Operation Elveden: Sun reporter 'not involved in crime'

The Sun newspaper Image copyright PA
Image caption Anthony France told the court "crime reporting was his life"

A Sun reporter has told the Old Bailey he never thought paying a source for stories was wrong or against the law.

Anthony France, 41, from Watford, is accused of paying an anti-terror police officer at Heathrow Airport for tips.

Mr France said he would never have become involved if he had known it was illegal as he was a "man of good character not involved in crime".

He denies aiding and abetting Pc Timothy Edwards to commit misconduct in a public office.

The trial is part of the Metropolitan Police's Operation Elveden, which is investigating alleged illegal payments to police and officials.

'Homophobic bully'

While working as an officer in the Metropolitan Police's Counter Terrorism Command based at Heathrow Airport, Pc Edwards, 49, allegedly sold 38 stories and pieces of information to the journalist in exchange for more than £22,000.

Asked what he would have done if he thought talking to Pc Edwards might be illegal, Mr France said: "I would never have got involved with it.

"I would have told him to get lost. I'm a man of good character not involved in crime."

The court heard how Pc Edwards was "given" to Mr France as a source.

After they met at a pub in 2008, he was told by a colleague: "I've spoken to a lawyer and it's fine."

Asked what Pc Edwards' employers might have done if they had found out, Mr France said: "I suspected they might not be happy and might put him through a disciplinary process.

"I thought with the public interest involved that the worst that might happen was he might be sacked. It never came to my mind that anybody considered it criminal."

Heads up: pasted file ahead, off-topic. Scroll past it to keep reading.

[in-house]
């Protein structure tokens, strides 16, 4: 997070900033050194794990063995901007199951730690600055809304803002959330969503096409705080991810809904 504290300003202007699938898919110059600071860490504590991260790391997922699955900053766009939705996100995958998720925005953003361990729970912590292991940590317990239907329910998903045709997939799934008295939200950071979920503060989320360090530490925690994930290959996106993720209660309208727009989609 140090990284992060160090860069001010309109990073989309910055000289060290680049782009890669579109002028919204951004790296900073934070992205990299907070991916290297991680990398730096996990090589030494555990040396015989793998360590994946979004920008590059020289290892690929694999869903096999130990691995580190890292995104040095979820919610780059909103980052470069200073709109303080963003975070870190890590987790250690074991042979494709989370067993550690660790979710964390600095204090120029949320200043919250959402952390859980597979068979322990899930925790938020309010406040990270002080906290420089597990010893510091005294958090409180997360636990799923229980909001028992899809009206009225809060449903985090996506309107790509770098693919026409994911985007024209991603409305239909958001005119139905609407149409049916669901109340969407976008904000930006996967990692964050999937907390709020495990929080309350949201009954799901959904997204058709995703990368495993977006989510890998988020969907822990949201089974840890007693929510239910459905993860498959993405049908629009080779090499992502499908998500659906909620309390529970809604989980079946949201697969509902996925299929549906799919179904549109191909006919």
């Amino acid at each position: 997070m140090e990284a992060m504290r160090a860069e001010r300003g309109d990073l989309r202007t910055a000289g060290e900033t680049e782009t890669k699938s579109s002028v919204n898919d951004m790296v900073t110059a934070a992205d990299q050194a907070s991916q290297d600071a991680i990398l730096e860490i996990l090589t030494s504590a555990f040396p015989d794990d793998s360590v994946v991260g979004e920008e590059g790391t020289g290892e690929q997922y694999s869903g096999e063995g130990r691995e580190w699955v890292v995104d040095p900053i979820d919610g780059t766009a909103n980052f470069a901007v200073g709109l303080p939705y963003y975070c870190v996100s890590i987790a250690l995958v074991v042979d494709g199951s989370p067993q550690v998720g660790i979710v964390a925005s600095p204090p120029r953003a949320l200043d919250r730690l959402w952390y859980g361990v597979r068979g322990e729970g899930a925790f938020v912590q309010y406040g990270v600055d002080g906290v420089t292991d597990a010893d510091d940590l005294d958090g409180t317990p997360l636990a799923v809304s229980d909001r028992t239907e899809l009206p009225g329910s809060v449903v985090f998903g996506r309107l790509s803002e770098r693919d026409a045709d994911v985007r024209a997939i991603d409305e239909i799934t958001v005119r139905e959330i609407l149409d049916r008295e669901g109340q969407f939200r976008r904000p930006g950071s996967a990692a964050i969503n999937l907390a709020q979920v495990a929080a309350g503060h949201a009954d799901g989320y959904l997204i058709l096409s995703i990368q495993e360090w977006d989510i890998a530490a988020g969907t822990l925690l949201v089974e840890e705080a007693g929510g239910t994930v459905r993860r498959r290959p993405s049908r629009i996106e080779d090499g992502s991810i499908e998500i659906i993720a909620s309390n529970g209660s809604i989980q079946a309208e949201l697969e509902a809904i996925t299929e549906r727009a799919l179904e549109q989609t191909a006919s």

The court heard while working as the Sun's crime reporter between 2006 and 2010, he had been involved in numerous campaigns involving victims of crime and even worked undercover.

For example, he did a lot of work with the father of young murder victim Damilola Taylor, he said.

But in 2010, Mr France had his title taken away by a boss at the Sun who he described as a "homophobic bully".

He said as a black gay man, it was particularly challenging working for the senior journalist, who cannot be named for legal reasons.

"I could stick up for myself but then there were attempts by him to get me out of the newspaper," he told the court.

Asked by his barrister Adrian Keeling QC why he was determined to stay, Mr France replied: "Because crime reporting is my life."

Mr France is accused of aiding and abetting Pc Edwards to commit misconduct in a public office between March 2008 and July 2011.

The trial continues.

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